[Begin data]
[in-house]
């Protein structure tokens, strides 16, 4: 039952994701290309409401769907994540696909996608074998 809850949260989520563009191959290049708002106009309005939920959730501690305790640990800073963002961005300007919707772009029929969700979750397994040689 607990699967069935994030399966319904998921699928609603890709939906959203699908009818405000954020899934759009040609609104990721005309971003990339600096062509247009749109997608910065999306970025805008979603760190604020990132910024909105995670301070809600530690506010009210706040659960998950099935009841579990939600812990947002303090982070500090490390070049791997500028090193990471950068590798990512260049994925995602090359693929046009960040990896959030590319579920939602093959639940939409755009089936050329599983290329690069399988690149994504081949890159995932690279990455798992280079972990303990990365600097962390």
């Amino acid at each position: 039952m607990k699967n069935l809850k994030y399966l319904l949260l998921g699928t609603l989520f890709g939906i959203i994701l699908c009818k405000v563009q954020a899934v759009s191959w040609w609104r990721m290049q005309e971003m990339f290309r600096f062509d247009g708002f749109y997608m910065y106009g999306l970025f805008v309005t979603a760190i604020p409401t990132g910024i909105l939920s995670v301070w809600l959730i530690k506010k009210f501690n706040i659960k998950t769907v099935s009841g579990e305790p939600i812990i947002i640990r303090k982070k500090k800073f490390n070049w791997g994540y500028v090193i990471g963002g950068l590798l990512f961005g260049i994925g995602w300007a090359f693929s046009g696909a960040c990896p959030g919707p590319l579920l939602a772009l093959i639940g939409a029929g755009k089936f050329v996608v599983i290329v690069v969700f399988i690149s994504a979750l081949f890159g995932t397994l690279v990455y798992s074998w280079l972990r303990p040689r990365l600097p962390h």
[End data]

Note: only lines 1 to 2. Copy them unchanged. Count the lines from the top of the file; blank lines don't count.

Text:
[in-house]
């Protein structure tokens, strides 16, 4: 039952994701290309409401769907994540696909996608074998 809850949260989520563009191959290049708002106009309005939920959730501690305790640990800073963002961005300007919707772009029929969700979750397994040689 607990699967069935994030399966319904998921699928609603890709939906959203699908009818405000954020899934759009040609609104990721005309971003990339600096062509247009749109997608910065999306970025805008979603760190604020990132910024909105995670301070809600530690506010009210706040659960998950099935009841579990939600812990947002303090982070500090490390070049791997500028090193990471950068590798990512260049994925995602090359693929046009960040990896959030590319579920939602093959639940939409755009089936050329599983290329690069399988690149994504081949890159995932690279990455798992280079972990303990990365600097962390």